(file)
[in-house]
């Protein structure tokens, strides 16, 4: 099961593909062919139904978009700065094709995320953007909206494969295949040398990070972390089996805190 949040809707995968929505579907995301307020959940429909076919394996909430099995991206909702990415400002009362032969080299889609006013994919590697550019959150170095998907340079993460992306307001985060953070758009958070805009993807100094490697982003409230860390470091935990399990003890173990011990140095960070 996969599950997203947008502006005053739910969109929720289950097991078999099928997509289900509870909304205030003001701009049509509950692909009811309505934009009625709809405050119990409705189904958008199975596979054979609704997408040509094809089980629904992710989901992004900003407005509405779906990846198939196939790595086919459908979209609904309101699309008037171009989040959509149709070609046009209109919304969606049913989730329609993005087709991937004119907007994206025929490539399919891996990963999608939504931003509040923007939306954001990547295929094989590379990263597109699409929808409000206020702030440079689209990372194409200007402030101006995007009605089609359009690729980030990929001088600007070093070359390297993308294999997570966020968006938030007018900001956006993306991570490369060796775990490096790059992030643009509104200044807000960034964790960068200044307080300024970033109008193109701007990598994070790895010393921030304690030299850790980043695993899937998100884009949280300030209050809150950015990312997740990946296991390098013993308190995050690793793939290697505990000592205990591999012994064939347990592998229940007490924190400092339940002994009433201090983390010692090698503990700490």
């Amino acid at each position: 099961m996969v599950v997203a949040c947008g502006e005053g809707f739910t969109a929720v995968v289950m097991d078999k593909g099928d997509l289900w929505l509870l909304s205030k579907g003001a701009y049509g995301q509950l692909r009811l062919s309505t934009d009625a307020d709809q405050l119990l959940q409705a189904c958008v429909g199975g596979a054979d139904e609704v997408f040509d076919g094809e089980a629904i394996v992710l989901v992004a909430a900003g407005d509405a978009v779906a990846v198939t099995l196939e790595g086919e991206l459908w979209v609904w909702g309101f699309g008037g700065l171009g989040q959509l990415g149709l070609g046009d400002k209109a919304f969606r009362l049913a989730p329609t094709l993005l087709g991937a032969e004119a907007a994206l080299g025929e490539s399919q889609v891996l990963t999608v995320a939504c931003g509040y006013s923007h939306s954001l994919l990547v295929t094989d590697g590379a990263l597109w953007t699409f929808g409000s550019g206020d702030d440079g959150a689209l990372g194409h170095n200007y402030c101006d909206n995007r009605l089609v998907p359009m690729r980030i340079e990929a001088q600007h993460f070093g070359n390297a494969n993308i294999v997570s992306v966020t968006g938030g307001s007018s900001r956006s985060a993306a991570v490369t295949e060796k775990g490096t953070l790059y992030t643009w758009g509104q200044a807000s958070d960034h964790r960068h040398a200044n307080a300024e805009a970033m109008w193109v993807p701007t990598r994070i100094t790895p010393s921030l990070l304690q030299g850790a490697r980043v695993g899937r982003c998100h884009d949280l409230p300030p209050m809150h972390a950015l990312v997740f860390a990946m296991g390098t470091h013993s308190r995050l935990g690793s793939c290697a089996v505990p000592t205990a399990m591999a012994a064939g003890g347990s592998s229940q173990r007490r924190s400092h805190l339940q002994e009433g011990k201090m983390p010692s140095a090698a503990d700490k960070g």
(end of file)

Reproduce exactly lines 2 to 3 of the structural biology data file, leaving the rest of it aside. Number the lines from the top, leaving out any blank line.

């Protein structure tokens, strides 16, 4: 099961593909062919139904978009700065094709995320953007909206494969295949040398990070972390089996805190 949040809707995968929505579907995301307020959940429909076919394996909430099995991206909702990415400002009362032969080299889609006013994919590697550019959150170095998907340079993460992306307001985060953070758009958070805009993807100094490697982003409230860390470091935990399990003890173990011990140095960070 996969599950997203947008502006005053739910969109929720289950097991078999099928997509289900509870909304205030003001701009049509509950692909009811309505934009009625709809405050119990409705189904958008199975596979054979609704997408040509094809089980629904992710989901992004900003407005509405779906990846198939196939790595086919459908979209609904309101699309008037171009989040959509149709070609046009209109919304969606049913989730329609993005087709991937004119907007994206025929490539399919891996990963999608939504931003509040923007939306954001990547295929094989590379990263597109699409929808409000206020702030440079689209990372194409200007402030101006995007009605089609359009690729980030990929001088600007070093070359390297993308294999997570966020968006938030007018900001956006993306991570490369060796775990490096790059992030643009509104200044807000960034964790960068200044307080300024970033109008193109701007990598994070790895010393921030304690030299850790980043695993899937998100884009949280300030209050809150950015990312997740990946296991390098013993308190995050690793793939290697505990000592205990591999012994064939347990592998229940007490924190400092339940002994009433201090983390010692090698503990700490």
């Amino acid at each position: 099961m996969v599950v997203a949040c947008g502006e005053g809707f739910t969109a929720v995968v289950m097991d078999k593909g099928d997509l289900w929505l509870l909304s205030k579907g003001a701009y049509g995301q509950l692909r009811l062919s309505t934009d009625a307020d709809q405050l119990l959940q409705a189904c958008v429909g199975g596979a054979d139904e609704v997408f040509d076919g094809e089980a629904i394996v992710l989901v992004a909430a900003g407005d509405a978009v779906a990846v198939t099995l196939e790595g086919e991206l459908w979209v609904w909702g309101f699309g008037g700065l171009g989040q959509l990415g149709l070609g046009d400002k209109a919304f969606r009362l049913a989730p329609t094709l993005l087709g991937a032969e004119a907007a994206l080299g025929e490539s399919q889609v891996l990963t999608v995320a939504c931003g509040y006013s923007h939306s954001l994919l990547v295929t094989d590697g590379a990263l597109w953007t699409f929808g409000s550019g206020d702030d440079g959150a689209l990372g194409h170095n200007y402030c101006d909206n995007r009605l089609v998907p359009m690729r980030i340079e990929a001088q600007h993460f070093g070359n390297a494969n993308i294999v997570s992306v966020t968006g938030g307001s007018s900001r956006s985060a993306a991570v490369t295949e060796k775990g490096t953070l790059y992030t643009w758009g509104q200044a807000s958070d960034h964790r960068h040398a200044n307080a300024e805009a970033m109008w193109v993807p701007t990598r994070i100094t790895p010393s921030l990070l304690q030299g850790a490697r980043v695993g899937r982003c998100h884009d949280l409230p300030p209050m809150h972390a950015l990312v997740f860390a990946m296991g390098t470091h013993s308190r995050l935990g690793s793939c290697a089996v505990p000592t205990a399990m591999a012994a064939g003890g347990s592998s229940q173990r007490r924190s400092h805190l339940q002994e009433g011990k201090m983390p010692s140095a090698a503990d700490k960070g």